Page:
In critical care medicine, teaching and mentoring practices are extremely important in regard to attracting and retaining young trainees and faculty in this important subspecialty that has a scarcity of needed personnel in the USA. To this end, we argue that Foucault’s Technologies of the Self is critical background reading when endeavoring to effect the positive transformation of faculty into effective teachers and mentors.
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  45. James S. Murray (2008). Benson (H.H.) (Ed.) A Companion to Plato. Pp. Xvi + 473. Malden, MA and Oxford: Blackwell Publishing, 2006. Cased, £85, US$149.95, Aus$281. ISBN: 978-1-4051-1521-. [REVIEW] The Classical Review 58 (01):56-58.score: 120.0
  46. Stuart Murray, Reordering Diplomatic Theory for the Twenty-First Century: A Tripartite Approach.score: 120.0
    The central aim of this thesis is to deconstruct and reconstruct the dominant theoretical perceptions of diplomacy, by reworking radically existing theories of diplomacy. This thesis achieves reconceptualisation of diplomatic theory by critiquing the thoughts and ideas of theorists postulating on modern diplomacy. Consequently, this thesis is concerned (largely) with the theoretical terrain of diplomacy studies. The purpose of this intended deconstruction and reconstruction is to introduce and construct three lucid types of diplomatic theory. These three types or categories introduced (...)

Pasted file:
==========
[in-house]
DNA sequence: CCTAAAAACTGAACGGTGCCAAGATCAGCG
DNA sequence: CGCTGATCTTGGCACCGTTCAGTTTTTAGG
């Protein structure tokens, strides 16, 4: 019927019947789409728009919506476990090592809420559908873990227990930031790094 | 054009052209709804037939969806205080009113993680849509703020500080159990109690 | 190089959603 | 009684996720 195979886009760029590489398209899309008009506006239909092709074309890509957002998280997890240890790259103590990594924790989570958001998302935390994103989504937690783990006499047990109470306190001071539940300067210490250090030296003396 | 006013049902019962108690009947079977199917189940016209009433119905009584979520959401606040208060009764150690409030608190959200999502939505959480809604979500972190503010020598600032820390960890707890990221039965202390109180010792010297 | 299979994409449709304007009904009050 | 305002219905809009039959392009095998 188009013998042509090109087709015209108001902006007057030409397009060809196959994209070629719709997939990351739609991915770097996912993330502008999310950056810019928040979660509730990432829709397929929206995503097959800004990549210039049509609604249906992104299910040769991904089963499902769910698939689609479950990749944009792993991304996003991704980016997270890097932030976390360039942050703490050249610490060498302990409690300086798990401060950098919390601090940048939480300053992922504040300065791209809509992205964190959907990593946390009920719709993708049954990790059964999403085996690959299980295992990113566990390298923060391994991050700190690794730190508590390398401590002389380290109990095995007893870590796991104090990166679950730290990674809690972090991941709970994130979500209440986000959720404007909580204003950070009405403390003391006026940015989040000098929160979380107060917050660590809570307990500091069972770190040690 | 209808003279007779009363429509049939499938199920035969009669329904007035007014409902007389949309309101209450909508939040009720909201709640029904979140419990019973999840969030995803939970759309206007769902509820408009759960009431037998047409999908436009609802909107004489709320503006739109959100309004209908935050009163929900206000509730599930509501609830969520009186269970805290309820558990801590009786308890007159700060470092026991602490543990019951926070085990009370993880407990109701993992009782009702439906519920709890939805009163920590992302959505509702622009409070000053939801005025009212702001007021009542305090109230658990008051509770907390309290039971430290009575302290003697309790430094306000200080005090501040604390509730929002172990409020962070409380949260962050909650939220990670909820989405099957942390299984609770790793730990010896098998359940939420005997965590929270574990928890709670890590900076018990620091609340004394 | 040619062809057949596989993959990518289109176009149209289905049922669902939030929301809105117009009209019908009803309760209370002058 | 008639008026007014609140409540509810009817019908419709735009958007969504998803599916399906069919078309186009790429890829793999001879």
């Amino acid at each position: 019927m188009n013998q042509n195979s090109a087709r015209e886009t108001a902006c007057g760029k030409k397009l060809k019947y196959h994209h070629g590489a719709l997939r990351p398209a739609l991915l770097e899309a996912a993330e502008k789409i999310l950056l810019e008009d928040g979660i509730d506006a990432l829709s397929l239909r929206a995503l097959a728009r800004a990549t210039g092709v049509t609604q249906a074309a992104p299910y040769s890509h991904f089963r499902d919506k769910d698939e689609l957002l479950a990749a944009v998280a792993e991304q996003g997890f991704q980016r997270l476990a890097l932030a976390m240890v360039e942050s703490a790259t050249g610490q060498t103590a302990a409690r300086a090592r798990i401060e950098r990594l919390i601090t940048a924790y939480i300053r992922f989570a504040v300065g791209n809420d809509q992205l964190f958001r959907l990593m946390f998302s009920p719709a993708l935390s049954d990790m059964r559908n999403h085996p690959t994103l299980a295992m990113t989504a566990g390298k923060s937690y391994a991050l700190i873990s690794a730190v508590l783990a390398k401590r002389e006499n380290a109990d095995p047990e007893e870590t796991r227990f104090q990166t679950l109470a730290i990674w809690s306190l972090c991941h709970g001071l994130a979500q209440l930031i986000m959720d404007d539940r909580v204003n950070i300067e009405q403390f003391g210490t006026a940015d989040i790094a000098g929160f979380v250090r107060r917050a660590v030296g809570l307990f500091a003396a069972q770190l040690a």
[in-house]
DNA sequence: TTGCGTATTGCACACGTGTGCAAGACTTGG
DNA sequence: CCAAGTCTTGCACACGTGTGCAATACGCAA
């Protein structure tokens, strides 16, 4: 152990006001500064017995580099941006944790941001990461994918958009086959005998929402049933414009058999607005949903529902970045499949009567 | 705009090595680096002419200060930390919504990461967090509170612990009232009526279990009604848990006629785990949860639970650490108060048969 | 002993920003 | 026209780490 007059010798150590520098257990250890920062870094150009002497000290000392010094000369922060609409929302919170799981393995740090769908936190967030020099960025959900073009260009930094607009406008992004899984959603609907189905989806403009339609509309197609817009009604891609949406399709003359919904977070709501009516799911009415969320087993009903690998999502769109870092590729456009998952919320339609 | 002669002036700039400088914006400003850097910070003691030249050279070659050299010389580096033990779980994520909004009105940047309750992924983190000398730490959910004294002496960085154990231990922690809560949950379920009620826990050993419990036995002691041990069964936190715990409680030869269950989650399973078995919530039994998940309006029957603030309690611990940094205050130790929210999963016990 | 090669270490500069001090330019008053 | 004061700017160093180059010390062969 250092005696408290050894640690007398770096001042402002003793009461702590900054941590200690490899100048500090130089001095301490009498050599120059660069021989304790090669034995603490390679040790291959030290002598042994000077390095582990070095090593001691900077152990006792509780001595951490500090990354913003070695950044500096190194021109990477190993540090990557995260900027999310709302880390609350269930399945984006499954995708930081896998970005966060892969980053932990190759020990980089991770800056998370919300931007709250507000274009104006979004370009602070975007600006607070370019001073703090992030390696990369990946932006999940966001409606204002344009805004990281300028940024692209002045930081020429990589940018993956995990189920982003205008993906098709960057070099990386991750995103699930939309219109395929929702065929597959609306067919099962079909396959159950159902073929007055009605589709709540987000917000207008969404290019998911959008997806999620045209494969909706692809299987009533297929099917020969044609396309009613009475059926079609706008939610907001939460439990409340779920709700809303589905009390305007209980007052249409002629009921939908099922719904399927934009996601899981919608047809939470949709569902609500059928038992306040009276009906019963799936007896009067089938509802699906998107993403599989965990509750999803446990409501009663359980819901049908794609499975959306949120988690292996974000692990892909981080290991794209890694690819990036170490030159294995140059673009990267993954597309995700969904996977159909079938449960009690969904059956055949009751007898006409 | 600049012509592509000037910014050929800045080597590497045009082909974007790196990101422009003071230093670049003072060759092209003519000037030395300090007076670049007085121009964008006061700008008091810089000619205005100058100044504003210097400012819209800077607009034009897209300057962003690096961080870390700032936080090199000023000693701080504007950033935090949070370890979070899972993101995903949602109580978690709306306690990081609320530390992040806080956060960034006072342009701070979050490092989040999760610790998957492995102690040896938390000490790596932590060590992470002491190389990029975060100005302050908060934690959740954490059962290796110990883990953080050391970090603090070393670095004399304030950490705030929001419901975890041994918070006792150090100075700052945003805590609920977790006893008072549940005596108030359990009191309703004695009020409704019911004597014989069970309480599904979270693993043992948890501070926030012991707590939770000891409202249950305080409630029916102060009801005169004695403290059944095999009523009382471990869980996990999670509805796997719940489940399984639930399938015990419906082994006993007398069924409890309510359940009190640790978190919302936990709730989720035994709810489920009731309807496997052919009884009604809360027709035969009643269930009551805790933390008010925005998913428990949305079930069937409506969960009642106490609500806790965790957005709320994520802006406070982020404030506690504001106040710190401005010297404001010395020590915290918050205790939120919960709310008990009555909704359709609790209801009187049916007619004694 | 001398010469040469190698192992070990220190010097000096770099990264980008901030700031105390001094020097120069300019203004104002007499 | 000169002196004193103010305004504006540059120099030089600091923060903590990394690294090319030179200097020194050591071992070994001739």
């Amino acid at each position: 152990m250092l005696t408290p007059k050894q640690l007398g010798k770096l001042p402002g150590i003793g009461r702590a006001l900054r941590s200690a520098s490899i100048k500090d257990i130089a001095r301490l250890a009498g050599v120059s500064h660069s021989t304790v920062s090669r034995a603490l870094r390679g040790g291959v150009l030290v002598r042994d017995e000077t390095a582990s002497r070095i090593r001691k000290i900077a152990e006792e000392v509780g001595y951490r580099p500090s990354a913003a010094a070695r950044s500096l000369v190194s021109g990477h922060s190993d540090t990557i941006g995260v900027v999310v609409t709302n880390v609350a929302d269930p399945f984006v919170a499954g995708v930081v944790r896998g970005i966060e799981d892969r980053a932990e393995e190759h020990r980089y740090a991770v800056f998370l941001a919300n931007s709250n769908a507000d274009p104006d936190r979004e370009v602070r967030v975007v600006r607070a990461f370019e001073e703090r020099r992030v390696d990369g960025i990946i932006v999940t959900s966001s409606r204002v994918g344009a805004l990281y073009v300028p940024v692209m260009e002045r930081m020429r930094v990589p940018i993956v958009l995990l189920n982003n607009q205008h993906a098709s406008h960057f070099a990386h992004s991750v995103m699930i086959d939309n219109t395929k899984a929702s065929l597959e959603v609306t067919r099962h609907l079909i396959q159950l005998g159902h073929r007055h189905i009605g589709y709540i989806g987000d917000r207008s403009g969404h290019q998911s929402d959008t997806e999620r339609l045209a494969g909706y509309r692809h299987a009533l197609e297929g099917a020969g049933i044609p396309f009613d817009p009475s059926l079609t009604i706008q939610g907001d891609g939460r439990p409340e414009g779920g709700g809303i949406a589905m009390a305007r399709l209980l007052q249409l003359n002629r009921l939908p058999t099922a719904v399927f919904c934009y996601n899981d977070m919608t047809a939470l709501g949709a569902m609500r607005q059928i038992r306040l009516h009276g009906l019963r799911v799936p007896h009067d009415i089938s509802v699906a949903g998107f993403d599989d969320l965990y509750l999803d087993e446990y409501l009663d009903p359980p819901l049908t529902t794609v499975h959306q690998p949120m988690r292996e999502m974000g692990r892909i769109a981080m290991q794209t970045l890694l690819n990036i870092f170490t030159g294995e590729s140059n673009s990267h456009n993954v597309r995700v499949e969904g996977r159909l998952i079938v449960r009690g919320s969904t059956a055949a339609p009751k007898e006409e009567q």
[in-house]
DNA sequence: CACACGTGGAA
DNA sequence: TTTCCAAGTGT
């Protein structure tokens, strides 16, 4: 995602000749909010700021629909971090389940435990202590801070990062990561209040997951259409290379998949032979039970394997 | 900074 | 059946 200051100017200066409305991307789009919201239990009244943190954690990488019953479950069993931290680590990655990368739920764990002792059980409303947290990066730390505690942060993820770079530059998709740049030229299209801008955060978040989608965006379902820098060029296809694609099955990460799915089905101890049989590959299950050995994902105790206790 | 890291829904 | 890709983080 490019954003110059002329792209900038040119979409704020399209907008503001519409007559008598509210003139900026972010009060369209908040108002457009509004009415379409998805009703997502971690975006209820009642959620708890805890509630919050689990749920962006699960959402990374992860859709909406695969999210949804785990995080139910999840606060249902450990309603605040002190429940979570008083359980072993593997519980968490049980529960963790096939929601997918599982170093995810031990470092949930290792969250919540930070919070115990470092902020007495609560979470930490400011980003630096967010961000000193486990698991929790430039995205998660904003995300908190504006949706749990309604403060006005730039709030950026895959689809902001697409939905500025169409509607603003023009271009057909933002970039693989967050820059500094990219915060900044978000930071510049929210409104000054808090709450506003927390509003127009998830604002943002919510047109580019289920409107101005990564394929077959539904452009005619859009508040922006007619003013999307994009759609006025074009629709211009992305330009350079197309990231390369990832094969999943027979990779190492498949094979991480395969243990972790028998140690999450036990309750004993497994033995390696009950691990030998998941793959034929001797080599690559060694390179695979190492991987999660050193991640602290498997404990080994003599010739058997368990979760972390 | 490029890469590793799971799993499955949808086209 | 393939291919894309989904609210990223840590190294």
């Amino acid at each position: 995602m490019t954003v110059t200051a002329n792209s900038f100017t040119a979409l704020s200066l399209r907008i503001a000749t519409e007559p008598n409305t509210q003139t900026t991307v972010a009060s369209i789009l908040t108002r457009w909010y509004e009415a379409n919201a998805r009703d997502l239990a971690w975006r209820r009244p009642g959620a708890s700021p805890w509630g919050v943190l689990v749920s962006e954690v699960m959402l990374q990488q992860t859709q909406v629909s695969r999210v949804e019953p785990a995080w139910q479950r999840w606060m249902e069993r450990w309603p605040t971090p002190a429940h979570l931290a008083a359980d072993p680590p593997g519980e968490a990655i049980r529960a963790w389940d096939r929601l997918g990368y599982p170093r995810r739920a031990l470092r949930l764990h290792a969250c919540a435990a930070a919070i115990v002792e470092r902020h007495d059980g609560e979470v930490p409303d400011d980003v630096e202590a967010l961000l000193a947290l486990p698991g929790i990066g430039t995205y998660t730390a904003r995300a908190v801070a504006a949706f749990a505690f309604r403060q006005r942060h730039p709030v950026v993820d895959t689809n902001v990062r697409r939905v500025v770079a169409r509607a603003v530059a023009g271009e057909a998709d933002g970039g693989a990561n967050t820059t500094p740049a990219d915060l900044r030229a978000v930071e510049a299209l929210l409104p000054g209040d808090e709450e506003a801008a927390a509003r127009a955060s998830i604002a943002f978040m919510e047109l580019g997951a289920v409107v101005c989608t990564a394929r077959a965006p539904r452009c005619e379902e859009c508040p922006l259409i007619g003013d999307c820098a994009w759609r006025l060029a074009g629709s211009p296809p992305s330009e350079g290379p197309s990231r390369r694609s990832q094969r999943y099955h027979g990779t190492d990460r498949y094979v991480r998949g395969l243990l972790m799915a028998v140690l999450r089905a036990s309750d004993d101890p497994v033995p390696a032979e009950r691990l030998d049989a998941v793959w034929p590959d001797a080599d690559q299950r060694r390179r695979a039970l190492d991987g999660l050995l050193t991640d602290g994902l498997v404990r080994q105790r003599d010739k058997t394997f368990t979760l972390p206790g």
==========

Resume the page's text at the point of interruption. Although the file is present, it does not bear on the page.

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  47. Michael P. Bradie & James D. Stuart (1972). Book Review:Metaphysics and the Philosophy of Science Gerd Buchdahl. [REVIEW] Philosophy of Science 39 (2):267-.score: 120.0
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  48. Stuart J. Murray (forthcoming). Allegories of the Bioethical: Reading J.M. Coetzee's Diary of a Bad Year. Journal of Medical Humanities.score: 120.0
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  49. Stuart J. Murray (2007). Ethics at the Scene of Address. Symposium 11 (2):415-445.score: 120.0